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Low Grade Astrocytoma (LGA) Clinical Features


Juvenile pilocytic astrocytomas (JPA)

Most common pediatric low-grade astrocytoma

  • Peak incidence between 5-14 years:
    • Other low grade astrocytomas tend to have an older peak incidence (between 30-40 years)
    • Occur at a younger age than anaplastic astrocytomas, whose average age is 40-60 years
    • 25% of all cerebellar hemispheric astrocytomas
    • 60% of all optic gliomas

  • Most commonly located along the midline
    • Tend to develop in midline periventricular zones
  • Generally:
    • Discrete
    • Indolent
    • Associated with cyst formation

Common locations:


  • Cerebellum very commonly affected (80-85% of all JPAs arise in the cerebellum)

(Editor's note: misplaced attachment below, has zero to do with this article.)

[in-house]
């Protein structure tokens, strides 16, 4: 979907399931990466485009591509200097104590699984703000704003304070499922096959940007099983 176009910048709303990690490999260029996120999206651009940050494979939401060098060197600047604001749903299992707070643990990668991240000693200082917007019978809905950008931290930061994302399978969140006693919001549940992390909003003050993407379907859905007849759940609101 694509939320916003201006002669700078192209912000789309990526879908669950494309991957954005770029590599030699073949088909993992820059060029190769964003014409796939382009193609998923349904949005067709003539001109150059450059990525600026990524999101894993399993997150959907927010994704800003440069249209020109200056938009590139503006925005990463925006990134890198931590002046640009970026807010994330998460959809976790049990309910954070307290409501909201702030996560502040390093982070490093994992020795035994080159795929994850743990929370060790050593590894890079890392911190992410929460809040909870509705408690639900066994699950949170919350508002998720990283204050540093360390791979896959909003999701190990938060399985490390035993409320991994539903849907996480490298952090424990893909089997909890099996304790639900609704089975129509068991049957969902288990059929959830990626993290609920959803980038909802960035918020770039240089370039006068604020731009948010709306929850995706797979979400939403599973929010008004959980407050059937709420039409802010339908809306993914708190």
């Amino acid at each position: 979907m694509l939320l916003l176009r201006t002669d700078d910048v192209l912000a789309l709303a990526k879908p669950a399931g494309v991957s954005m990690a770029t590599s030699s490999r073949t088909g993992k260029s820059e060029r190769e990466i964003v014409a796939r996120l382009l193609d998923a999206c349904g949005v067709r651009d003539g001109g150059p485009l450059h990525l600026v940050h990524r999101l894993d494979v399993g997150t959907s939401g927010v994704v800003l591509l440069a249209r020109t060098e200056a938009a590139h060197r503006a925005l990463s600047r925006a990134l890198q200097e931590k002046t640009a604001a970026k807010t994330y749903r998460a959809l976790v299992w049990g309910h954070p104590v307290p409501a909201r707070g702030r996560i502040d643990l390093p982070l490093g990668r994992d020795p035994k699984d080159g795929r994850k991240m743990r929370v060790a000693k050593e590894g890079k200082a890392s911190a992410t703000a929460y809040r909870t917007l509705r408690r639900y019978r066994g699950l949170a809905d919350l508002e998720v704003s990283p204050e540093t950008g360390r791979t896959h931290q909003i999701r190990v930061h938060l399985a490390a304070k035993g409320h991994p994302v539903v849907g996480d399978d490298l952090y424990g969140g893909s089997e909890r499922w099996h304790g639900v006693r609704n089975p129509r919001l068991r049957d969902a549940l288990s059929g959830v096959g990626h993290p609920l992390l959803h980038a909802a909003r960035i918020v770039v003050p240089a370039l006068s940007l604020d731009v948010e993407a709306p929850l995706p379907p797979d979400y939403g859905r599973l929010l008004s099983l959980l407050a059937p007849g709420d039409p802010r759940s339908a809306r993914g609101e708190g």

• This site carries the most favorable prognosis
  • Tends to be well-circumscribed
  • Accessible for surgical resection


Supratentorial locations often involve:

  • Optic pathway
  • Hypothalamic area
  • Thalamus
  • Area around the 3rd ventricles
  • Tumors in the cerebral hemispheres tend to be located in medial temporal lobe.


The image below is an axial MR (post-gad T1) of a posterior fossa pilocytic astrocytoma. #1 points to the anterior cystic component and #2 points to the enhancing, solid posterior component.

Here is a sagittal veiw of the same tumor:


Below is a MR scan (coronal section) which shows a T2 hyperintense mass in the right temporal lobe (#1). This is a pilocytic astrocytoma.



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